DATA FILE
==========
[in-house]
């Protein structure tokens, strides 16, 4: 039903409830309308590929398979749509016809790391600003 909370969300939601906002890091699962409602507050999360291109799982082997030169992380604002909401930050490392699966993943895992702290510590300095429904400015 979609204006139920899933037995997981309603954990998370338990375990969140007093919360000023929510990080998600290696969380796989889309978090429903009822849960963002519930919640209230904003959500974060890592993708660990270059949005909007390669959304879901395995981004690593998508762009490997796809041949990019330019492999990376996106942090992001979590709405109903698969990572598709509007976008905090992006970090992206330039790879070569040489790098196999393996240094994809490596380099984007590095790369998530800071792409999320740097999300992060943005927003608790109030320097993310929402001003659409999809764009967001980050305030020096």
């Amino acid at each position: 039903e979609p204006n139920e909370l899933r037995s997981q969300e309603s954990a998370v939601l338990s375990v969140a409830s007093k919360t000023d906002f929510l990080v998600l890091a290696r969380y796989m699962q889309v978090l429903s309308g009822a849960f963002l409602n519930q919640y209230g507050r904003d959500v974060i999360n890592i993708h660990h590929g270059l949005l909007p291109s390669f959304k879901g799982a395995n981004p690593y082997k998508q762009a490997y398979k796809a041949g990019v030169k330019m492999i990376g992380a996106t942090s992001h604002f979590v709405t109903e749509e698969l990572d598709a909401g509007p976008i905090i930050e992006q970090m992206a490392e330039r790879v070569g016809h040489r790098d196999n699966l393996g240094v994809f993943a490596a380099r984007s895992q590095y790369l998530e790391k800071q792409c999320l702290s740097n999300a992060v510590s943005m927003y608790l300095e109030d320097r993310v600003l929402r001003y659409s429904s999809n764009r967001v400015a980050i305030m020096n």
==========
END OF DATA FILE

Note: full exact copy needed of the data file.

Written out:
[in-house]
């Protein structure tokens, strides 16, 4: 039903409830309308590929398979749509016809790391600003 909370969300939601906002890091699962409602507050999360291109799982082997030169992380604002909401930050490392699966993943895992702290510590300095429904400015 979609204006139920899933037995997981309603954990998370338990375990969140007093919360000023929510990080998600290696969380796989889309978090429903009822849960963002519930919640209230904003959500974060890592993708660990270059949005909007390669959304879901395995981004690593998508762009490997796809041949990019330019492999990376996106942090992001979590709405109903698969990572598709509007976008905090992006970090992206330039790879070569040489790098196999393996240094994809490596380099984007590095790369998530800071792409999320740097999300992060943005927003608790109030320097993310929402001003659409999809764009967001980050305030020096």
């Amino acid at each position: 039903e979609p204006n139920e909370l899933r037995s997981q969300e309603s954990a998370v939601l338990s375990v969140a409830s007093k919360t000023d906002f929510l990080v998600l890091a290696r969380y796989m699962q889309v978090l429903s309308g009822a849960f963002l409602n519930q919640y209230g507050r904003d959500v974060i999360n890592i993708h660990h590929g270059l949005l909007p291109s390669f959304k879901g799982a395995n981004p690593y082997k998508q762009a490997y398979k796809a041949g990019v030169k330019m492999i990376g992380a996106t942090s992001h604002f979590v709405t109903e749509e698969l990572d598709a909401g509007p976008i905090i930050e992006q970090m992206a490392e330039r790879v070569g016809h040489r790098d196999n699966l393996g240094v994809f993943a490596a380099r984007s895992q590095y790369l998530e790391k800071q792409c999320l702290s740097n999300a992060v510590s943005m927003y608790l300095e109030d320097r993310v600003l929402r001003y659409s429904s999809n764009r967001v400015a980050i305030m020096n």